The situation may well be dire for Dinesh D’Souza, conservative public intellectual, film-maker, and Christmas tree salesman. His recent indictment for charges of campaign finance fraud, for allegedly filtering $20K in campaign contributions to a long-time friend, Wendy Long, through “straw contributors”, could very well result in mandated jail time if he is found guilty. As in the picture above, you could say he’s up the creek on this one, but it’s a very odd thing, if you ask me.
Now, I don’t care for D’Souza, as might be evident by how I’ve written about him in the past. His claim that there is something un-American about being opposed to British colonialism, and selling that idea to people in tricorn hats waving stars and stripes, struck me as a tad incongruous and not without some racialist undertones when I first heard it, and I pretty much determined where his head was at when he quite recently made a tasteless tweet using a dead youth to malign the current president. His sensationalization of Barack Obama’s “hidden” life and times in his wingnut welfare hit (job) movie aimed low and didn’t miss hitting a low bar and stumbling right over, failing to actually be in any way a meaningful criticism of the President, even if a meaningful criticism based on policy from a conservative point of view could have potentially been made—but might not have been “sexy” enough for the president of a smallish Christian college who did not realize that not even being divorced from his current wife would look bad if he was kinda shacking up with some other lady.
But if anything, senationalist hot-button books and movies at least have some lucrative value, even if they don’t live up to what an actual intellectual dissection of the target might mean in actual effect. But this indictment is talking about a mere $20k (is that—“That they can prove” or what?) laundered (to use a term of art) through straw contributors (they had to have consented, yes?) to a campaign that lost so very, very considerably. I mean it wasn’t even close. Twenty large would have barely closed the deal on enough media time to make it remotely competitive. Not disrespecting whether he and the former Wendy Stone went way back—but what makes a guy risk jail time and at least four other suckers unindicted co-conspirators go in for the thing? Sheer ignorance of the FEC and laws thereabout? This is neither brain science nor rocket surgery, friends.
I get that some conspiracy-minded folks are saying this is a biased charge, but I find it hard to think there would be motion on this without any evidence at all. I’m thinking this is out there because the Feds are dead-to-rights on the 20G’s they know about. Anything they shake out besides that is gravy. I just can’t figure out why.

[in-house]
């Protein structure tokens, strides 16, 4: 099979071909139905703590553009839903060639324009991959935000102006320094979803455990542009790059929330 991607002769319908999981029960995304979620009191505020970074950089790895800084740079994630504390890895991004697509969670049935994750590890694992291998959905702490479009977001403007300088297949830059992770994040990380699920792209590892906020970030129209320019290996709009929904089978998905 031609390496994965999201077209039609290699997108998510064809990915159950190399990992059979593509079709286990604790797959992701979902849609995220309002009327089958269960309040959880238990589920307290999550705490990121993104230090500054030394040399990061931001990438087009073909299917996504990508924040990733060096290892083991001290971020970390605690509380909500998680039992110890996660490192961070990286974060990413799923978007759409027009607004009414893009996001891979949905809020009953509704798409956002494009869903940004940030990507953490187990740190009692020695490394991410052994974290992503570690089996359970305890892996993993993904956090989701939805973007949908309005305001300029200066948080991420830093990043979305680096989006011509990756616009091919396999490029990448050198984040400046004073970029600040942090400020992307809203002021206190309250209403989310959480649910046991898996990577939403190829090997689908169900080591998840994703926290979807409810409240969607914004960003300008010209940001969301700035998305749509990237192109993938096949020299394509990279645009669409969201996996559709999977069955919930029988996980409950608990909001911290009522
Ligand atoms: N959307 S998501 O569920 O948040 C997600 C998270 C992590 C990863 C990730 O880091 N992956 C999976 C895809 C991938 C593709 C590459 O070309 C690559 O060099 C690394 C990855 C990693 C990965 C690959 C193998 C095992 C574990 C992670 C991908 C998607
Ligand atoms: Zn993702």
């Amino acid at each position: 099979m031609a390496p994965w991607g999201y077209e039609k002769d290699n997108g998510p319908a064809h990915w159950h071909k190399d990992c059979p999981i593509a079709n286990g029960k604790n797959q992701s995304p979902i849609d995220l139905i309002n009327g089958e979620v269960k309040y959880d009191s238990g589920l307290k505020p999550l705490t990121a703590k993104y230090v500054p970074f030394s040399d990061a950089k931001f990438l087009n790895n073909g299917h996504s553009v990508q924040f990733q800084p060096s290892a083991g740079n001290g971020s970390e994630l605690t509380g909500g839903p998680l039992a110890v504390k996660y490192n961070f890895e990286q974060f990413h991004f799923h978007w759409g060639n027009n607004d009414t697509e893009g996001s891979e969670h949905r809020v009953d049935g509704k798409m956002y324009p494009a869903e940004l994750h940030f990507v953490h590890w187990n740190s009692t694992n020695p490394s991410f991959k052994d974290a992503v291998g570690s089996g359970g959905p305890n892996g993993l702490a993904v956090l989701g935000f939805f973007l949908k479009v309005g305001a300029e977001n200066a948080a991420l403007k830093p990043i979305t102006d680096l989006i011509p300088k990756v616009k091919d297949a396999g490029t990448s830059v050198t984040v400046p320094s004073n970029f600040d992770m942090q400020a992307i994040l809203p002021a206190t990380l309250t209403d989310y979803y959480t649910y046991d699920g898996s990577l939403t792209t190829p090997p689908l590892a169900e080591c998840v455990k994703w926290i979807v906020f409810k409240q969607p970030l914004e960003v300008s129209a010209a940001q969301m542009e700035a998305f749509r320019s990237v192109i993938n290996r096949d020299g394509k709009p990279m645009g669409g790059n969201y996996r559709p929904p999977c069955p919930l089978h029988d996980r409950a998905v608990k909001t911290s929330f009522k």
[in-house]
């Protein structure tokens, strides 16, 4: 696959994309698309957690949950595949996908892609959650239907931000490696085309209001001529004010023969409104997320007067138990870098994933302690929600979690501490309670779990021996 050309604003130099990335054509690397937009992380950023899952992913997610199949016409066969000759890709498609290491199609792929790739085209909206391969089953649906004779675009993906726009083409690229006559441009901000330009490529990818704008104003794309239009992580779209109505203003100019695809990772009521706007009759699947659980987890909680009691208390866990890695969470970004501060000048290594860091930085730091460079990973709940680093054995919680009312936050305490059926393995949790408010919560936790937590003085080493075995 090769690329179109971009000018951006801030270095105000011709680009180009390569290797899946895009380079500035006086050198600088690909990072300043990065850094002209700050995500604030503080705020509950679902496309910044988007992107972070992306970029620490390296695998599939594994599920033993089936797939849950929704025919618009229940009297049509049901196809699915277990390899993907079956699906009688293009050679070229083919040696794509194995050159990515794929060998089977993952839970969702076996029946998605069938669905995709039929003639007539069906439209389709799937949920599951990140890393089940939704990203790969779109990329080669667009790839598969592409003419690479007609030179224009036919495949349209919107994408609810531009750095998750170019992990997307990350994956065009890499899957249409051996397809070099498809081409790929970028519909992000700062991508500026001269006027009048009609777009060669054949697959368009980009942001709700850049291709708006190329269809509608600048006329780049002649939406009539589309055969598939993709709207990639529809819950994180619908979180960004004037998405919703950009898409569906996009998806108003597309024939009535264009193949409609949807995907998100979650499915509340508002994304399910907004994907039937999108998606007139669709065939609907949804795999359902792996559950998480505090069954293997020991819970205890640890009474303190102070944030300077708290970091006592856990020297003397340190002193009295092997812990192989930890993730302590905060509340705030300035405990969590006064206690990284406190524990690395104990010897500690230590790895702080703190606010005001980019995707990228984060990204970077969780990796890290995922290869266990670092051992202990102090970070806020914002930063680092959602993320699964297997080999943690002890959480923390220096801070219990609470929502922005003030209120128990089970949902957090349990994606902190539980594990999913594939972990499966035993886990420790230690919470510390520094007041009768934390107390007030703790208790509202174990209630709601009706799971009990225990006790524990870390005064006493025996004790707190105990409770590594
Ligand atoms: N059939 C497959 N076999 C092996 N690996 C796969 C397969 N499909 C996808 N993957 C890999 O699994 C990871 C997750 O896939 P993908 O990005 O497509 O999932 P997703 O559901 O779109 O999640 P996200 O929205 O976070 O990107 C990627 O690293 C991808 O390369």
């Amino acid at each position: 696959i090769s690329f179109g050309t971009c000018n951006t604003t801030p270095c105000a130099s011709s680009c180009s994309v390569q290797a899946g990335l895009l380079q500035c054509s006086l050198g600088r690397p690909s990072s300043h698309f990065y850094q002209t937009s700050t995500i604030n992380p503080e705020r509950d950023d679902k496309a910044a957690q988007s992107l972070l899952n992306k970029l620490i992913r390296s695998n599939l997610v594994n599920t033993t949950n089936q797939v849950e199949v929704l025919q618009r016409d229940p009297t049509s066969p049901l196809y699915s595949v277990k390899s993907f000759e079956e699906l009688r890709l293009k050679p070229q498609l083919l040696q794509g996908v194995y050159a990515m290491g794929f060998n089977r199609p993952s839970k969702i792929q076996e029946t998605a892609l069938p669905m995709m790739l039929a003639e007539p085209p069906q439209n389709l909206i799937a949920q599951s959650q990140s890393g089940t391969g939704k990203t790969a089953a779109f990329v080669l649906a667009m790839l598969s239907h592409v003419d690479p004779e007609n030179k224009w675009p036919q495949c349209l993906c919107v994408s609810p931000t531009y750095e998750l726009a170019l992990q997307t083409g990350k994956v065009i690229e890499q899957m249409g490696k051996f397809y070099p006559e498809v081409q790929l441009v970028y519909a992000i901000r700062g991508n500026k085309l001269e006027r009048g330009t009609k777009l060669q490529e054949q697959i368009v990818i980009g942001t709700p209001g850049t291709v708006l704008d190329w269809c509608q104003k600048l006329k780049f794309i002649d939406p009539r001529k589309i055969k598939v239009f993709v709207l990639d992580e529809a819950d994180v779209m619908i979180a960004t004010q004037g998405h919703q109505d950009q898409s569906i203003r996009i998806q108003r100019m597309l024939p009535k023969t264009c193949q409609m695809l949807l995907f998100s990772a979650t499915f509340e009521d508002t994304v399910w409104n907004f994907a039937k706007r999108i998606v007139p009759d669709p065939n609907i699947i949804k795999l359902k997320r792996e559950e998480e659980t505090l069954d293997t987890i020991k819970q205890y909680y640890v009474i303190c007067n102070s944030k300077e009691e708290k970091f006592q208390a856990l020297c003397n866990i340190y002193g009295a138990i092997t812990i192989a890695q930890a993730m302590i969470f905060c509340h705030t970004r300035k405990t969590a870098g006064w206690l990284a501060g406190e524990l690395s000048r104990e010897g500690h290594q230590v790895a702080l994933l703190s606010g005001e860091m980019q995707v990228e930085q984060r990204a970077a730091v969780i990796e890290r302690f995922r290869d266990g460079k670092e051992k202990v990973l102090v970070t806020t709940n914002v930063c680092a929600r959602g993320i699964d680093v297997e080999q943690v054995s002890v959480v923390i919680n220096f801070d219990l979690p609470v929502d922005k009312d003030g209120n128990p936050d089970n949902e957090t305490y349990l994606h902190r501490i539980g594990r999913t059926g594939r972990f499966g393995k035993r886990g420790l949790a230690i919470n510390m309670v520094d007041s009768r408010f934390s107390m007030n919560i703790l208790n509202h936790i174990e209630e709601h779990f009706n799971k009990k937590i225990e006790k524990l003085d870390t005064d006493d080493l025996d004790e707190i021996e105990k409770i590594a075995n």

That’s disappointing. What did he think he was doing there? For a public intellectual, he could be more smart.
But let’s look for silver linings, shall we? Now that Liz Cheney has settled in the lovely state of Wyoming, she can spend time getting to know people and making herself some friends, possibly bonding over casting lines and hoisting brewskis. It might just be that she is what we would call an “acquired taste” and the good folks of Wyoming haven’t had ample enough opportunity to, um, acquire a taste for her. (I know I never have.)
Now admittedly, they might never warm to her (although pitchforks and torches may be involved at some point down the line) and taking up full-time residence in Wyoming may cut into her television appearances shilling for neoconservative foreign policy ideas she learned at daddy’s knee. I don’t see a downside there.
Well, it was bound to happen . . . Republicans have found a new way to distract America from Obamacare getting fixed by spreading the Too Stupid for Prime Time whopper that President Obama is closing the US embassy to the Vatican as retribution for Catholic resistance to certain employer mandates in the ACA.
Conservative media has lit up like a Hannukah bush. Drudge shrieks “Obama’s call to close Vatican embassy is ‘slap in the face’ to Roman Catholics”; WND opines “OBAMA ‘INSULTS’ CATHOLICS IN VATICAN-EMBASSY SHUTDOWN”; and the ever thoughtful dead-heads at Breitbart, seeing right to the heart of the matter report:
. . . the Obama administration is trying to diminish and discredit the Vatican’s role in the world because it’s pro-life, pro-family, and pro-religious freedom values is at odds with the Regime’s pro-abortion, pro-gay marriage stance.
It looks like The Donald is being The Sued over a kind of “get-rich eventually” program that he was kindly enough calling a school. Trump is of the opinion that this suit against him is politically motivated, because…hm. He could be a somebody. He could be a contender. Instead of a bum, which is what everyone who notices that he is a bum makes of him on teh internets. But let’s hear what he has to say:
Oh. Wait. What does his spokesperson have to say?
“The attorney general has been angry because he felt that Mr. Trump and his various companies should have done much more for him in terms of fundraising,” Cohen said. “This entire investigation is politically motivated and it is a tremendous waste of taxpayers’ money.”